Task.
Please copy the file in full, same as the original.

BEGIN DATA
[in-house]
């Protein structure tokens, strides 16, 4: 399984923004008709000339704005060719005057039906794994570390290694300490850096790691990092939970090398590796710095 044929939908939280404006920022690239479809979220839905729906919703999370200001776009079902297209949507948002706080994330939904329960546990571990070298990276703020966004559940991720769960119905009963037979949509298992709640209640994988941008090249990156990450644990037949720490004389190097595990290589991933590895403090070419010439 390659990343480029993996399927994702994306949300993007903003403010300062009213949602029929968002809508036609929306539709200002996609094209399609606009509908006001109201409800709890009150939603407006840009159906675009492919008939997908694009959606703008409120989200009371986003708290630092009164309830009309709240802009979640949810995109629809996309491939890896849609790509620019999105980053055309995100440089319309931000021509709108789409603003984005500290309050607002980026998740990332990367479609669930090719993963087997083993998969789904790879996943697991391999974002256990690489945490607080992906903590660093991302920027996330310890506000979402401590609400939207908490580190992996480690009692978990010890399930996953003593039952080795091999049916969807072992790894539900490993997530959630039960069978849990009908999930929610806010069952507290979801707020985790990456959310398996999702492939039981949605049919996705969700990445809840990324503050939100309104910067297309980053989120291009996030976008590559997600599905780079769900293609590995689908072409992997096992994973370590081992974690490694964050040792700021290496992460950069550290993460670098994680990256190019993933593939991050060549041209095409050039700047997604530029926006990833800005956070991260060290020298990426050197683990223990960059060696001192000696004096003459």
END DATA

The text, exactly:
[in-house]
């Protein structure tokens, strides 16, 4: 399984923004008709000339704005060719005057039906794994570390290694300490850096790691990092939970090398590796710095 044929939908939280404006920022690239479809979220839905729906919703999370200001776009079902297209949507948002706080994330939904329960546990571990070298990276703020966004559940991720769960119905009963037979949509298992709640209640994988941008090249990156990450644990037949720490004389190097595990290589991933590895403090070419010439 390659990343480029993996399927994702994306949300993007903003403010300062009213949602029929968002809508036609929306539709200002996609094209399609606009509908006001109201409800709890009150939603407006840009159906675009492919008939997908694009959606703008409120989200009371986003708290630092009164309830009309709240802009979640949810995109629809996309491939890896849609790509620019999105980053055309995100440089319309931000021509709108789409603003984005500290309050607002980026998740990332990367479609669930090719993963087997083993998969789904790879996943697991391999974002256990690489945490607080992906903590660093991302920027996330310890506000979402401590609400939207908490580190992996480690009692978990010890399930996953003593039952080795091999049916969807072992790894539900490993997530959630039960069978849990009908999930929610806010069952507290979801707020985790990456959310398996999702492939039981949605049919996705969700990445809840990324503050939100309104910067297309980053989120291009996030976008590559997600599905780079769900293609590995689908072409992997096992994973370590081992974690490694964050040792700021290496992460950069550290993460670098994680990256190019993933593939991050060549041209095409050039700047997604530029926006990833800005956070991260060290020298990426050197683990223990960059060696001192000696004096003459």